When the effect of each fraction was studied individually, the activity of the caspases in fractions UF-0.5, UF-0.6, and UF-2.0 in the presence of FeSO4 was about 25% lower than that observed with the PC group. On the other hand, the activity of both caspases corresponded to about 50% to that observed in the PC group.
2.6. Lipid Peroxidation Analysis
Estimation of malondialdehyde levels was performed to determine the degree of free radical production in 3T3 cells (Table 2). The concentration of malondialdehyde found in the cells of the control group was approximately 250 mmol/106 cells, and this was considered to be the physiological concentration. These levels were about ten times higher in the presence of metals and ascorbate. This indicates that the presence of these compounds promoted oxidative damage.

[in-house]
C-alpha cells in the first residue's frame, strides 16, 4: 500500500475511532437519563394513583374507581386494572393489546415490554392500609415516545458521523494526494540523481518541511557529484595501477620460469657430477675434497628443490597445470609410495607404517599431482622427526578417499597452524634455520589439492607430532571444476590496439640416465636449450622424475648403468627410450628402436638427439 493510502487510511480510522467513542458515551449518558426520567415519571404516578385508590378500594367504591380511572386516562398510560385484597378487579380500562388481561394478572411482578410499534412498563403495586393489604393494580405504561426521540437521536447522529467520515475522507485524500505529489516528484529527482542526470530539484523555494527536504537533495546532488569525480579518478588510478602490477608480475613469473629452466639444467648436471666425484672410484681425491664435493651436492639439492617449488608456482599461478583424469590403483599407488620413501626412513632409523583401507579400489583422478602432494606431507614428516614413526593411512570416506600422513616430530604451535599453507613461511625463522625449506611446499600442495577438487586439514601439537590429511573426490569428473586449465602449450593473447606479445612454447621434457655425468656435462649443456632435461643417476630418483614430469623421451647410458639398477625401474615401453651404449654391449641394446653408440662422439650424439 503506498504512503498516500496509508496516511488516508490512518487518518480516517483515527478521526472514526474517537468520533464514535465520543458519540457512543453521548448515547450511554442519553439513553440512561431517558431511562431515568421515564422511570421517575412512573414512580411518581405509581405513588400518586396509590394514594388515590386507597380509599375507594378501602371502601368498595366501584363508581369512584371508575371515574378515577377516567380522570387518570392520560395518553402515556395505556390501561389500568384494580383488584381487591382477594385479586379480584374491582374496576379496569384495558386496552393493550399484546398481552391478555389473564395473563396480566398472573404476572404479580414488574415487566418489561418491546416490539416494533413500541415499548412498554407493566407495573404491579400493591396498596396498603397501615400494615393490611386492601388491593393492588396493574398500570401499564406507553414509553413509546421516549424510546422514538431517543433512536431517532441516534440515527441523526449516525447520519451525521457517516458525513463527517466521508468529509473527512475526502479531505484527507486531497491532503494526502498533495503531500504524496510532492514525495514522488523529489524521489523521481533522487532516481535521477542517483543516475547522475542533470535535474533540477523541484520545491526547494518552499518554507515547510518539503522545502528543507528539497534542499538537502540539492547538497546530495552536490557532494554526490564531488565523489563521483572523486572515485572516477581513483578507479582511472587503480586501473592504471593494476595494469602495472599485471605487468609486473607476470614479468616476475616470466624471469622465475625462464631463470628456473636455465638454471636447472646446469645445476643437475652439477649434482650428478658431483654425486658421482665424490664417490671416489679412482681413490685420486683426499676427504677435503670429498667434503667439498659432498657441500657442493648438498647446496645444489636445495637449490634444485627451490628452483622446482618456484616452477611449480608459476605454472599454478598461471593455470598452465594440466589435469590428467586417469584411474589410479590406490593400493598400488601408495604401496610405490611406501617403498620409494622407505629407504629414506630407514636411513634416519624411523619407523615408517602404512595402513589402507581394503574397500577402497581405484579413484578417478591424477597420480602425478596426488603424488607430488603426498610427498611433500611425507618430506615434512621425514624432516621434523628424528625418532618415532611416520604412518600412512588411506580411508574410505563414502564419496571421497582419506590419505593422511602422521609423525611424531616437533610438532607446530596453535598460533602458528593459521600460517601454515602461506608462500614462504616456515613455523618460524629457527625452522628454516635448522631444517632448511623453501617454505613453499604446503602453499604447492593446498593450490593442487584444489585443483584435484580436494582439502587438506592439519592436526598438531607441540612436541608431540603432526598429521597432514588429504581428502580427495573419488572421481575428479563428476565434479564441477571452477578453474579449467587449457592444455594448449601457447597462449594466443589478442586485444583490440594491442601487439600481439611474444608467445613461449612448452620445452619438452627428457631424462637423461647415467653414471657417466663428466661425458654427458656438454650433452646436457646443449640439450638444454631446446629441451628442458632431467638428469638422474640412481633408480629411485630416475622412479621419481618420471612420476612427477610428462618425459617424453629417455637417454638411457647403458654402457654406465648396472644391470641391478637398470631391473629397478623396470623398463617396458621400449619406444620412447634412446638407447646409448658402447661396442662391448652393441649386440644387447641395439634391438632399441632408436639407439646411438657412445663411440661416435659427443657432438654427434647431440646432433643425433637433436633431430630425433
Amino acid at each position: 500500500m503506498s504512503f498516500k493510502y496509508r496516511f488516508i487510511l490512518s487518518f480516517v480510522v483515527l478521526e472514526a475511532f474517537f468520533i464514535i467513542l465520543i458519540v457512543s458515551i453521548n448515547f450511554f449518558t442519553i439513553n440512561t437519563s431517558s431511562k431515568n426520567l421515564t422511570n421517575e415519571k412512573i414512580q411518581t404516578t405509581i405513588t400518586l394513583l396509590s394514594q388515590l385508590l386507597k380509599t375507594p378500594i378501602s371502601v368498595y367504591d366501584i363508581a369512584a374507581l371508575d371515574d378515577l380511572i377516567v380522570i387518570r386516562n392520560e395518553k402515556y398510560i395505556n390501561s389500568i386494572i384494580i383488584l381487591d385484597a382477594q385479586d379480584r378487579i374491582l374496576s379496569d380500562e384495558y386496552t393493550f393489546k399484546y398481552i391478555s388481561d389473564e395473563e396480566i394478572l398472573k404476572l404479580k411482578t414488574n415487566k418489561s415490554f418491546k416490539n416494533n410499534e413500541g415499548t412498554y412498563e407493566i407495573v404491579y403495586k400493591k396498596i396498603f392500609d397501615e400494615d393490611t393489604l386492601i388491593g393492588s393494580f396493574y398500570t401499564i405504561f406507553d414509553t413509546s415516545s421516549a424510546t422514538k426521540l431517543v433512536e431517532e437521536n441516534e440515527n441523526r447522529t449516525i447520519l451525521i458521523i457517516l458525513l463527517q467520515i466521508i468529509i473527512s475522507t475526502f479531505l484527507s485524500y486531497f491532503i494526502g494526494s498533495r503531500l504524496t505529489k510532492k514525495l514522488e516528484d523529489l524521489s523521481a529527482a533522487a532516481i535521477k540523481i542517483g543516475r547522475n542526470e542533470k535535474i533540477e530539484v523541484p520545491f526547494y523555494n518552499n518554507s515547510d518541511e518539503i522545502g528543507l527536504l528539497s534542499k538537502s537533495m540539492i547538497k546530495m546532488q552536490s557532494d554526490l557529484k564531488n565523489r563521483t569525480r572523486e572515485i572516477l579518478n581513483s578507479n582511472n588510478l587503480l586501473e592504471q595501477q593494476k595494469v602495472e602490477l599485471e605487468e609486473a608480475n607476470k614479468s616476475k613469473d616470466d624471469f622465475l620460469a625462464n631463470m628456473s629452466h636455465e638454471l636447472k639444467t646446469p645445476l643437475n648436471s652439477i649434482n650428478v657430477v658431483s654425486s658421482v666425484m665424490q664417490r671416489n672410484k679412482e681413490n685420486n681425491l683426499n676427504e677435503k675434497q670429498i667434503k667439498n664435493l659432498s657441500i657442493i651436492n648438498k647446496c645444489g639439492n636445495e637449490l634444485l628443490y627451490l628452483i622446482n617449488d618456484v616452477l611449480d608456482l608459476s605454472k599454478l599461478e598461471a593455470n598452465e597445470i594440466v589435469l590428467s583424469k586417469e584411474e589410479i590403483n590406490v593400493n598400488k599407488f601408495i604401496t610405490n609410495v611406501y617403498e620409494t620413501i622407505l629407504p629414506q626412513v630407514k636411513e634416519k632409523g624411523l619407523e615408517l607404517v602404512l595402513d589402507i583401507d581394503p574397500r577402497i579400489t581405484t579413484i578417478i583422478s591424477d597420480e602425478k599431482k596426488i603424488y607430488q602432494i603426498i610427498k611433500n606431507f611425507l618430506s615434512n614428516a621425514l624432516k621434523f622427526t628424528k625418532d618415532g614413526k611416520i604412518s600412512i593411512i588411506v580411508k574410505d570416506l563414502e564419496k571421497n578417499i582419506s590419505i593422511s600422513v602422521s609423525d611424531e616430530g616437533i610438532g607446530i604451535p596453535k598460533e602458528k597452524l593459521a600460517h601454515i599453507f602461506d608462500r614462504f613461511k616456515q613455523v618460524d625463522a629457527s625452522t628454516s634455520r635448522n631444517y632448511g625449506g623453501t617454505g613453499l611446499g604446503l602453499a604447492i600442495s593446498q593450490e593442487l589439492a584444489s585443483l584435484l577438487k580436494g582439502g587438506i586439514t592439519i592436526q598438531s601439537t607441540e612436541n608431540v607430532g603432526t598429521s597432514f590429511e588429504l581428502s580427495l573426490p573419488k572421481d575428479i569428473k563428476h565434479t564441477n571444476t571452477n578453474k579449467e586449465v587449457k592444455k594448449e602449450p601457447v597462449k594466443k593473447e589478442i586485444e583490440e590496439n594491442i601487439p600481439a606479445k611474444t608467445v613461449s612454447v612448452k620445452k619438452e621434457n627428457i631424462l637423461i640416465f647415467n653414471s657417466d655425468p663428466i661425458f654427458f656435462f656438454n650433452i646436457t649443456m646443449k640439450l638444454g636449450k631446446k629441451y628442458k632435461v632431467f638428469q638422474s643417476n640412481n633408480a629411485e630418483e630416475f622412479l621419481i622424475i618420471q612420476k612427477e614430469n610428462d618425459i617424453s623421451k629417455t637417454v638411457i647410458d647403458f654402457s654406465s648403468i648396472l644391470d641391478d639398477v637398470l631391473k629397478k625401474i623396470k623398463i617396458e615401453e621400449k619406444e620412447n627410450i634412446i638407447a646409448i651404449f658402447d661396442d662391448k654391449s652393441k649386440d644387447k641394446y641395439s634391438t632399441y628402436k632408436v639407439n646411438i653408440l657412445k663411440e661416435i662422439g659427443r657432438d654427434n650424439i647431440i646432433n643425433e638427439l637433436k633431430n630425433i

When the cells were exposed to FeSO4 or CuSO4 and ascorbate along with the polysaccharides the levels of malondialdehyde were significantly lower than those observed in the PC group. The most efficient samples to reduce malondialdehyde levels were UF-0.7 and UF-2.0.
2.7. Assessment of the Cell Antioxidant Status
The concentration of glutathione (GSH) and Superoxide dismutase (SOD) were assayed in order to evaluate antioxidant balance after free radical production (Table 2). The levels of GSH (6.78 ± 2.21 mmol/106 cell) and SOD (33.5 ± 1.1 mmol/106 cell) found in the control cells were considered physiological. A significant reduction in levels of both antioxidants was observed in several experimental conditions, and this effect was more pronounced in the PC group.